May 2014

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May 2014

News & Notices

Roth Charms at Conference

Janet Gramza Communications Associate

Hollywood and Broadway costume designer Ann Roth was a smash hit at the 2014 Conference & Stage Expo in Fort Worth, Texas, where she helped launch the monograph, The Designs of Ann Roth. She also accepted the 2014 Distinguished Achievement Award in Costume Design, discussed her creative methods, and engaged dozens of fans at her book signing.

The new monograph, written by Holly Poe Durbin and Bonnie Kruger, is available here.

Ms. Roth started her morning with the Distinguished Achievement Award Winners in Conversation, sharing the stage with Eugene Lee, Shirley Prendergast, Bob McCarthy, Dana Taylor, Jim Bakkom, Susan Threadgill, and moderators Kevin Rigdon and Michael Mehler.

With so many great minds sharing anecdotes and advice, she managed to rivet the audience with her description of using a costume to turn an actor into a character.

"What I like to do is, say an actor has been flown in overnight and he's incredibly cranky --Dustin Hoffman," she said, then told the story of how Mr. Hoffman became Ratso Rizzo in Midnight Cowboy before her eyes in a cramped dressing room.

"I tell him we're going to go in the dressing room and create a character," she said. "I had already decided what it is he's going to wear, and it's here in the room, but he doesn't know it. I have a suit dyed an ugly purple color, and I had shoes hollowed out and weighted to make him walk funny."

Ms. Roth had him try on the suit with some "rotten suspenders," and told him he had to have dirty fingernails and a stolen class ring.

"And suddenly, you look in the mirror and you both see that there's someone in the mirror who's not Dustin Hoffman and not me," Roth said. "It's the character, and you have to just stand back and let it breathe. And that happens on every single thing I've ever done."

At her book signing with Ms. Durbin and Ms. Kruger, Ms. Roth greeted every fan who approached with questions and comments, as she wrote personal messages in their books.

"Are you a costume designer?" she asked several people. If they said, "yes," she asked, "Do you draw well?" If they said "yes," she said, "Good." If they said "no," she said, "Then start!"

Later, at her award session, she explained why drawing well matters. In designing a costume to create a character, "it's important for you to have an image in your mind before you start. It's not going to Macy's and saying, 'Oh, this looks nice with that.' It's having an image of the character, and what the character is wearing, and what those clothes look like … And once you get that image, you should be able to draw it quickly."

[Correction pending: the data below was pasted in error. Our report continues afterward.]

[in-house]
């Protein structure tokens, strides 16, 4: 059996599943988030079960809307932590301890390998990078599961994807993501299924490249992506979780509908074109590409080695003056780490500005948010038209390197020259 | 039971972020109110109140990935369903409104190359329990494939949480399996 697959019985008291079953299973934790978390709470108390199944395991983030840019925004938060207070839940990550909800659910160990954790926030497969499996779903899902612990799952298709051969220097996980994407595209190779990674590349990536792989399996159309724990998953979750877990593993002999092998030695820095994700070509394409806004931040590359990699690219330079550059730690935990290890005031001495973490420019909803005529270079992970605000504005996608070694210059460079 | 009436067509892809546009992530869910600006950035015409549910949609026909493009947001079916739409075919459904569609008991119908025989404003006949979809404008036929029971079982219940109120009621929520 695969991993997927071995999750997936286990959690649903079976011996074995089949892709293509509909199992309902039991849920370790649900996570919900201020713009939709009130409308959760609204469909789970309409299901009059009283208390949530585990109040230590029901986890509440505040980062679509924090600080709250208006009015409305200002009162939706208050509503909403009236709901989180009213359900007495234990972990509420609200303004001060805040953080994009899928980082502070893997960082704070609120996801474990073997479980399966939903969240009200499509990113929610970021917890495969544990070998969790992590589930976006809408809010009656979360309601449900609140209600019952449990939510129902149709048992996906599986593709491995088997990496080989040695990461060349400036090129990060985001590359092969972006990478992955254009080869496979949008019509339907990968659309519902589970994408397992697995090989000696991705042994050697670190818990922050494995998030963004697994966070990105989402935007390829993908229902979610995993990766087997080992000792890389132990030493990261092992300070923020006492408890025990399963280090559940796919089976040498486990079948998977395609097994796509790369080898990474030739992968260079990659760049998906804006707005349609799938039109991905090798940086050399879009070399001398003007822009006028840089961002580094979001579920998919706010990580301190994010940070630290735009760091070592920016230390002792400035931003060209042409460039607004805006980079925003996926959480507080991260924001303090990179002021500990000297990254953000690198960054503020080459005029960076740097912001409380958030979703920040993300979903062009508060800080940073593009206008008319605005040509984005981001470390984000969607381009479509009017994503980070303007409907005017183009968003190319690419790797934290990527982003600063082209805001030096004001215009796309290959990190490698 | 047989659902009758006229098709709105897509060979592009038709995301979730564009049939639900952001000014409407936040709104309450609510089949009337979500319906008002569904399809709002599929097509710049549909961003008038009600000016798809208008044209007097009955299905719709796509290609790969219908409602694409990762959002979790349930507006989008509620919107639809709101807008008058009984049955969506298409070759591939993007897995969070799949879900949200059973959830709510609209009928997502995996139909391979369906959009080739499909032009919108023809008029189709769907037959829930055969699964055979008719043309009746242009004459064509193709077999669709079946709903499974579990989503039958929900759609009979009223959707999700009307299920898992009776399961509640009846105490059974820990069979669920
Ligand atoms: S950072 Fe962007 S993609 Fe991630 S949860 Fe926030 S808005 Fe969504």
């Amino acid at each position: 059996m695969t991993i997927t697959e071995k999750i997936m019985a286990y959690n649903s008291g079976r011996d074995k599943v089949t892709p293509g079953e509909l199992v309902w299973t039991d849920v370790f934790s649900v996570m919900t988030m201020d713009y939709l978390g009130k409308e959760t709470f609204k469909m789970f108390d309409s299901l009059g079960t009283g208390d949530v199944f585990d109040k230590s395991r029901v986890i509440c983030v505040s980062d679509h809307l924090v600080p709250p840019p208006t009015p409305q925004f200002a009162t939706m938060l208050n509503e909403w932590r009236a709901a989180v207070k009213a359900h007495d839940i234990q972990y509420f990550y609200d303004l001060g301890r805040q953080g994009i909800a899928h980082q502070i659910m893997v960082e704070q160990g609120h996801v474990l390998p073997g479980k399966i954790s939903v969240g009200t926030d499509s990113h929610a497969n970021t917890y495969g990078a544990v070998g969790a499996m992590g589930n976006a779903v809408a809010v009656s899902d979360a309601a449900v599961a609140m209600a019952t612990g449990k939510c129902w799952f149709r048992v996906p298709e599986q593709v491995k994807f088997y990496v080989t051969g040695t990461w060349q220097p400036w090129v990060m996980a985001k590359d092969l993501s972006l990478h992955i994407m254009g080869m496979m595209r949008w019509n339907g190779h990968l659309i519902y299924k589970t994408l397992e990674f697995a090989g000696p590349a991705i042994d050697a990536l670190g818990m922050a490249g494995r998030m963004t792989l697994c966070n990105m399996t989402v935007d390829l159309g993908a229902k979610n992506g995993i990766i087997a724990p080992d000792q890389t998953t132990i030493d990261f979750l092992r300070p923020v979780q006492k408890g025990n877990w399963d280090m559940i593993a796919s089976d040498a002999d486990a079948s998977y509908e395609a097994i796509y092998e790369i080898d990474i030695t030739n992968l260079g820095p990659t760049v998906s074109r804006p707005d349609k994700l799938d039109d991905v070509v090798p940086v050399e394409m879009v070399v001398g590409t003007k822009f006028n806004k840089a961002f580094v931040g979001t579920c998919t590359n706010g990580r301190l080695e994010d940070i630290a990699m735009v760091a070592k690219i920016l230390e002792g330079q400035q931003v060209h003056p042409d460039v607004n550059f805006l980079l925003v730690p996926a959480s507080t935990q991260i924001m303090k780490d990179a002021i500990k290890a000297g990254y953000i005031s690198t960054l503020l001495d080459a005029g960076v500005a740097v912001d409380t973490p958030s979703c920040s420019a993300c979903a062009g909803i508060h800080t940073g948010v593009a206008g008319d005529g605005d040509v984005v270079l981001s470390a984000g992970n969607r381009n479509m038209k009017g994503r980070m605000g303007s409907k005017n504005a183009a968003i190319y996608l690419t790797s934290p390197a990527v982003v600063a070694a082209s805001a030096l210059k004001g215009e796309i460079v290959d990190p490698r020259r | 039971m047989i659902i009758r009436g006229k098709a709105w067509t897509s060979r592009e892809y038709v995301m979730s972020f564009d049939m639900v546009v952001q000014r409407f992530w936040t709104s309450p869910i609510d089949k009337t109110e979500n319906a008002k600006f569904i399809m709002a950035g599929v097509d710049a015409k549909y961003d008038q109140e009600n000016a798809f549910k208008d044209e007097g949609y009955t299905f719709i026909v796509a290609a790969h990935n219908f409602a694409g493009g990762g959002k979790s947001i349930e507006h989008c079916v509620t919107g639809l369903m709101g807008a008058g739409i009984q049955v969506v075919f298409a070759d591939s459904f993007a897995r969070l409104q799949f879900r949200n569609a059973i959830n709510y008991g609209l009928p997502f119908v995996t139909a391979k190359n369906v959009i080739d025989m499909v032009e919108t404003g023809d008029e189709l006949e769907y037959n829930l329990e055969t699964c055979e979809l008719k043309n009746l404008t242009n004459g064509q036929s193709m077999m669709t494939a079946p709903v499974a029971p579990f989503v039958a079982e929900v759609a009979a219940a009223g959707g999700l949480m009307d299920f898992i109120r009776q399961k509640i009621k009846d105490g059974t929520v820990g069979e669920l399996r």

"I don't trust any designer who can't draw," she added. "I insist you learn to draw! I think to be able to stick your nose in the air and say, 'I'm a costume designer,' you damn well better be able to draw, and that's all I have to say about that."

She said she works best with actors and directors who share her sense of humor. Director Mike Nichols, who wrote the foreword for her monograph, proved he "got" her back in 1964 when she worked on her first feature film, The World of Henry Orient.

Ms. Roth decided that a young girl whose parents were always off traveling would constantly wear her mother's fur coat. "It was a hot coat, as they say in New York," she said to big laughs.

Mr. Nichols loved her use of the coat to create the character, and invited Ms. Roth to work on Broadway's The Odd Couple that same year. They have since collaborated on two dozen plays and films – so far.

Ms. Roth said some of her choices were simpler. "Someone asked me why I designed Romeo and Juliet in pink and blue," she said. "I was pregnant."

She is known for meticulous research into period styles and fabrics, and her effort to be authentic and "real" to best serve the character and the story.

One questioner at the award session asked how big a role preparation plays in her work. "It's big," she said. "Very, very big." It has to be about what the character really would have worn. "If some movie star says, 'I don't like yellow,' you go, 'You? You do not exist! It's the character.'"

"But you don't say it that way," she added. "Although I have."

Ms. Roth's body of work ranges from period costumes for movies like The English Patient (1996) -- which won her a Best Costume Design Oscar -- to portraying historic figures like Nicole Kidman as Virginia Woolf in The Hours (2002) and Meryl Streep's Julia Child in Julie and Julia (2009).

The Designs of Ann Roth – as well as eight previous monographs on significant American designers are available at